Last Update: 5/5/23
When someone is hurt in an accident, and they already suffer from physical problems, then the first thing that an experienced Florida personal injury attorney expects to hear from the defendant’s insurance carrier is that the defendant isn’t liable for the injuries because the injury relates to a “preexisting condition.”
While some may believe that is a logical response, that position isn’t always correct; in fact, there are times when a pre-existing condition or injury creates INCREASED liability for a defendant in a car crash or fall. How? In Florida, it is longstanding law that a defendant can be held legally liable for a victims overall condition if the victim has suffered an aggravation of a pre-existing condition. See, Atlantic Coast Line R. Co. v. Dees, 56 Fla. 127, 48 So. 28 (1908).
This protection of injured victims has been reaffirmed several times over the years. See, e.g., Hamblen, Inc. v. Owens, 127 Fla. 91, 172 So. 694 (1937), and Wise v. Carter, 119 So.2d 40 (Fla.App. 1960).
In other words, if a car crash or slip and fall made a pre-existing condition worse (or permanent), then the person who is responsible for the latest crash or fall will be held liable for making the condition worse as well as any direct damages (like a broken foot or ankle injury, for instance) that happened in the latest accident. As the Florida Supreme Court provides in its Standard Jury Instructions to be used by trial judges when they instruct Florida juries on the law:
“If you find that the defendant[s] caused a bodily injury, and that the injury resulted in [an aggravation of an existing disease or physical defect] [or] [activation of a latent disease or physical defect], you should attempt to determine what portion of (claimant’s) condition resulted from the [aggravation] [or] [activation]. If you can make that determination, then you should award only those damages resulting from the [aggravation] [or] [activation]. However, if you cannot make that determination, or if it cannot be said that the condition would have existed apart from the injury, then you should award damages for the entire condition suffered by (claimant).”
Is a Defendants Liable for Parkinson’s Disease Exacerbated By a Car Accident?
In the case of Hollie v. Radcliffe, 200 So. 2d 616 (Fla. Dist. Ct. App. 1967), there was a car crash at an Escambia County intersection where Roberta Brown’s car, driven by Willie Charles Hollie, collided with the car owned by James Radcliffe, which he was driving as his wife, Frances, sat beside him in the front seat.
Settlement of the Radcliffes’ resulting injury claim could not be reached, so a personal injury lawsuit was filed. The case went all the way to a jury verdict with the Radcliffes’ prevailing. After which, the defendants filed an appeal, which they lost.
No one disputed that Mr. Hollie was at fault in the wreck. He admitted to running the stop sign, slamming into the driver’s side of the Radcliffe car.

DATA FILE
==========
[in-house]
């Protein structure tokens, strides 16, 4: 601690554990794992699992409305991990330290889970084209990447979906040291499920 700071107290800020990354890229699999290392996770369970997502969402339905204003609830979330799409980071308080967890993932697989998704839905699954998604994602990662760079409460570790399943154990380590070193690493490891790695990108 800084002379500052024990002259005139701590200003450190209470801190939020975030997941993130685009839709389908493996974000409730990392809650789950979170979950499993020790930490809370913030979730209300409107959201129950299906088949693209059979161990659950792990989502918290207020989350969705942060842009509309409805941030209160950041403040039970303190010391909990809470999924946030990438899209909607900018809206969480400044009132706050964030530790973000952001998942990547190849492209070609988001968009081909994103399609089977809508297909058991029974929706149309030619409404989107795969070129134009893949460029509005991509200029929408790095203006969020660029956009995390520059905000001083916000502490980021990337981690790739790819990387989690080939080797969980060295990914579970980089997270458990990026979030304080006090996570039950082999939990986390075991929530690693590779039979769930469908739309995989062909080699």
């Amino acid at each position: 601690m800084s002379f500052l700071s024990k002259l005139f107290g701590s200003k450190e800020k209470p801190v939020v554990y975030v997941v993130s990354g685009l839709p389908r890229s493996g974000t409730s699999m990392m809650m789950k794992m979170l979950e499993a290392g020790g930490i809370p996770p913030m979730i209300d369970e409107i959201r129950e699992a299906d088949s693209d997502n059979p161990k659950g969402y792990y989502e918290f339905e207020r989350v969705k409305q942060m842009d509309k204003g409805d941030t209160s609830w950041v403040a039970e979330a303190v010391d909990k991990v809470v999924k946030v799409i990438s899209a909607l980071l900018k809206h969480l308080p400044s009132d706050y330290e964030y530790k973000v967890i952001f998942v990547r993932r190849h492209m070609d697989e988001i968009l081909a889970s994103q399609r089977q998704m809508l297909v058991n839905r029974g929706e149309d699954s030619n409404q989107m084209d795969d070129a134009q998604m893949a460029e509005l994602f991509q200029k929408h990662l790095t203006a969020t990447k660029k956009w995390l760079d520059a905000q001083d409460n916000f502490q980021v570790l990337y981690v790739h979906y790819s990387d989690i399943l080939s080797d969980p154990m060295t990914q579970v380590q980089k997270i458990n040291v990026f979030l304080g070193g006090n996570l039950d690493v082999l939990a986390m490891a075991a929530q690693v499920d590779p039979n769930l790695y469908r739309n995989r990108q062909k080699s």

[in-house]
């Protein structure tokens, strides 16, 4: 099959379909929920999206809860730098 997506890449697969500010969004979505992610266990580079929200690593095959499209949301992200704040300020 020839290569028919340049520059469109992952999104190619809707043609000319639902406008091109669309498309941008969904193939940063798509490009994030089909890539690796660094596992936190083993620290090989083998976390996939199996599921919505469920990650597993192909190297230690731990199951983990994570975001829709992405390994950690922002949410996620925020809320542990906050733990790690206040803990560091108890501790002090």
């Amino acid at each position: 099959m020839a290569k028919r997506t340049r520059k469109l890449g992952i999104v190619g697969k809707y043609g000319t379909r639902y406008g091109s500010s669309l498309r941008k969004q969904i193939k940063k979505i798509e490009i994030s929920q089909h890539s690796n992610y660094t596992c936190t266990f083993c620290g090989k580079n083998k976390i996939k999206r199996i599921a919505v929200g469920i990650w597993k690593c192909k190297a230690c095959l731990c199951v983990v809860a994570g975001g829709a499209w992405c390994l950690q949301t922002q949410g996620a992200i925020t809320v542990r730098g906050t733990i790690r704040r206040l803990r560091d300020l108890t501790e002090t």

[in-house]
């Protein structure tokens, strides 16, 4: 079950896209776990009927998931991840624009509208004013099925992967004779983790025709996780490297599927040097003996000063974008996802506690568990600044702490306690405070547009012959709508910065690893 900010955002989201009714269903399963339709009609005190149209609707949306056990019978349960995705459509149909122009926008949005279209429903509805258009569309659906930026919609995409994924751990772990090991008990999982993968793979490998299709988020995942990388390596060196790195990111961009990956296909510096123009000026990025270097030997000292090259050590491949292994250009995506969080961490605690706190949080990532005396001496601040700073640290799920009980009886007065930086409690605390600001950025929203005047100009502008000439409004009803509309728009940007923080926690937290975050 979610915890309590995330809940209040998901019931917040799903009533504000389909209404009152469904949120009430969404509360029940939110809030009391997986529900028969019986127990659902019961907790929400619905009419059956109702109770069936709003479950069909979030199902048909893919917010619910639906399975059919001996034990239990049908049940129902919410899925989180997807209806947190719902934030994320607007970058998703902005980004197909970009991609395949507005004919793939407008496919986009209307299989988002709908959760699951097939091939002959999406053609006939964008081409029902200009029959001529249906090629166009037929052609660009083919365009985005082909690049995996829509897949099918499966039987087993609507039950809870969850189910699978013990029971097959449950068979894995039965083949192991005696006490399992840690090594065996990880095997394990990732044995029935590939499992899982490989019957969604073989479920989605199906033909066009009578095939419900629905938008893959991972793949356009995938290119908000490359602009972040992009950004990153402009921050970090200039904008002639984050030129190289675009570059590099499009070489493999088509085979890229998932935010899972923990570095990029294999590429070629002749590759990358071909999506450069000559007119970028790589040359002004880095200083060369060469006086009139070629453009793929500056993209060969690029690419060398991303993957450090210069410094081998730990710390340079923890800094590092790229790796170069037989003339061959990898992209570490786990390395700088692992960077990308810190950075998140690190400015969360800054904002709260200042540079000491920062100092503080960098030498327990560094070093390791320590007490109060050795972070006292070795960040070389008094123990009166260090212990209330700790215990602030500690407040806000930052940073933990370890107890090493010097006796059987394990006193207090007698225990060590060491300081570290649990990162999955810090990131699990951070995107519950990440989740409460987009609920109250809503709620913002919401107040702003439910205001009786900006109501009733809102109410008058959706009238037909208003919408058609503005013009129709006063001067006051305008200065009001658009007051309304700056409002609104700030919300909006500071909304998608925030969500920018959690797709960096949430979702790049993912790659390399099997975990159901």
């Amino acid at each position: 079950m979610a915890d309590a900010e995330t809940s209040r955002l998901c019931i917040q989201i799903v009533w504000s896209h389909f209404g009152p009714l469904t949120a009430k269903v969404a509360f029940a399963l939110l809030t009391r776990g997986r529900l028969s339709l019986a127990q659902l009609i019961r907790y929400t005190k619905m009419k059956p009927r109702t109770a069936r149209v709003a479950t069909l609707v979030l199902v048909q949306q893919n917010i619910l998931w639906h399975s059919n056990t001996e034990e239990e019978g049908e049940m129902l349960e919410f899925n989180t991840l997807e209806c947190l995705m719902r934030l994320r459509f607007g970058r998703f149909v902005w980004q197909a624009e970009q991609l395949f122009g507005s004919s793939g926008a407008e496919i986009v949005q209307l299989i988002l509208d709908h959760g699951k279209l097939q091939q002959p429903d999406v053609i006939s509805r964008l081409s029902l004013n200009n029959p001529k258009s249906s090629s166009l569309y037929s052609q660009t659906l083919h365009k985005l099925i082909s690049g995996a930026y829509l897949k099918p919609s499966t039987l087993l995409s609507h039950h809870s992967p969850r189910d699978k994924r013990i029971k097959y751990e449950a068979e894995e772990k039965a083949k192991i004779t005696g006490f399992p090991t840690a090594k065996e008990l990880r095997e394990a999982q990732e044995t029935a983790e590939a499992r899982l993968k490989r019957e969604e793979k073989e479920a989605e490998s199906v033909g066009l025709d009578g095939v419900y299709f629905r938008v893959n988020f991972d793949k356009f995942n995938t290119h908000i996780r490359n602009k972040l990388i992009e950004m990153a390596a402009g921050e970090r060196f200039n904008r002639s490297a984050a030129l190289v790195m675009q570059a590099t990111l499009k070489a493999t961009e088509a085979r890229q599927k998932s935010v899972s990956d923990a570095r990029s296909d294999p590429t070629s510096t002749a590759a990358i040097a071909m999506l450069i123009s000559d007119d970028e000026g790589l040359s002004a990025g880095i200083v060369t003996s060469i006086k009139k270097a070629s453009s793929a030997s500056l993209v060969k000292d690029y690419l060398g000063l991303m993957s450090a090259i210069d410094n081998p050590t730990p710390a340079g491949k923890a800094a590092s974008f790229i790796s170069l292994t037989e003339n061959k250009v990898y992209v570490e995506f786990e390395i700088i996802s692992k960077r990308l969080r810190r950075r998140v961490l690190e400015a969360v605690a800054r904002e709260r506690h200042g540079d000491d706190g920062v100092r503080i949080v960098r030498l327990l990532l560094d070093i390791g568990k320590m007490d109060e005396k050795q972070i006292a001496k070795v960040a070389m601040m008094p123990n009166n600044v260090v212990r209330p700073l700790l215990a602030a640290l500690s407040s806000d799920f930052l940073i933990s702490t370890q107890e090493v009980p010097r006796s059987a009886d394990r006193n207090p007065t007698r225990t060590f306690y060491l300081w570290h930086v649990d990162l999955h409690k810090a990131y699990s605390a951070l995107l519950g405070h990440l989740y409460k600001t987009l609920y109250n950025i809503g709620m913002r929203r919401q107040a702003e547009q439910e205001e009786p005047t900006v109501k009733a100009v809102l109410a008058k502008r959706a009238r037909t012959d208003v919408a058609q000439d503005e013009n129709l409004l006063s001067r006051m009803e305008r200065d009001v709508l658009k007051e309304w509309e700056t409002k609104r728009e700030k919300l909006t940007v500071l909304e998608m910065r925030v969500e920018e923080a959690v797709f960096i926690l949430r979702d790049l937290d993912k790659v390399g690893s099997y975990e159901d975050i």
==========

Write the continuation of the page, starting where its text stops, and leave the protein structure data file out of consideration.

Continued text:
The big controversy here involved damages, particularly the “preexisting condition” defense asserted by Ms. Brown and Mr. Hollie against James Radcliffe.
In this case, the plaintiff’s “preexisting condition” was James Radcliffe’s Parkinson’s Disease, a disease he had suffered from for years. His right hand been shaking for four years before the crash, which his doctor had diagnosed as a “Parkinsonian tremor.” Almost a year before the accident, Mr. Radcliffe had been forced from his job as a railway company clerk, taking an indefinite leave of absence, because his hand was shaking so badly that he couldn’t write.
After taking his leave of absence, Mr. Radcliffe was receiving regular medical care with a goal of getting better and returning to his job. Things were looking good: the month of the wreck, he was much improved. So much so, his doctor believed he would be ready to be tested by the company doctors in the next two weeks (the step required before going back to work).
Then the car accident happened. When his treating physician saw him a couple of days after the car accident, Mr. Radcliffe was in bad shape. He was “considerably upset” as he was “shaking much more than he had previously,” according to the doctor.
Read: Hard To Prove Personal Injury Cases
What Did The Court Say About The Aggravation of a Pre-Existing Condition?
After the jury rendered its verdict, the reviewing court (appellate court) determined that because the car accident aggravated the Parkinson’s disease of James Radcliffe, even though he had suffered from it long before the crash itself, those responsible for the automobile accident could be held legally responsible for his entire condition (and his need to take an indefinite leave of absence from work).
Update: The statute of limitations for all actions founded on negligence has been changed and is now 2 years. Previously, the statute of limitations was 4 years.
What Should You Do?
A good piece of advice if you or a loved one have been involved in an accident and your pre-existing condition has been aggravated, is to speak with an experienced personal injury lawyer before you file a claim to learn about some of the issues that can arise with these claims, including the type of evidence needed to prove a claim and the type and amount of damages you can recover. Most personal injury lawyers, like Alan Sackrin, will offer a free initial consultation (over the phone or in-person) to answer your questions.
- Pre-Existing Injury: How Can You Win Your Case?
- Can you receive compensation if you slip and fall and reinjure an old injury?
- How Do Florida Juries Decide Damage Awards When The Victim Has A “Pre-Existing Condition?”
Do you have questions or comments? Then please feel free to send Alan an email or call him now at (954) 458-8655.
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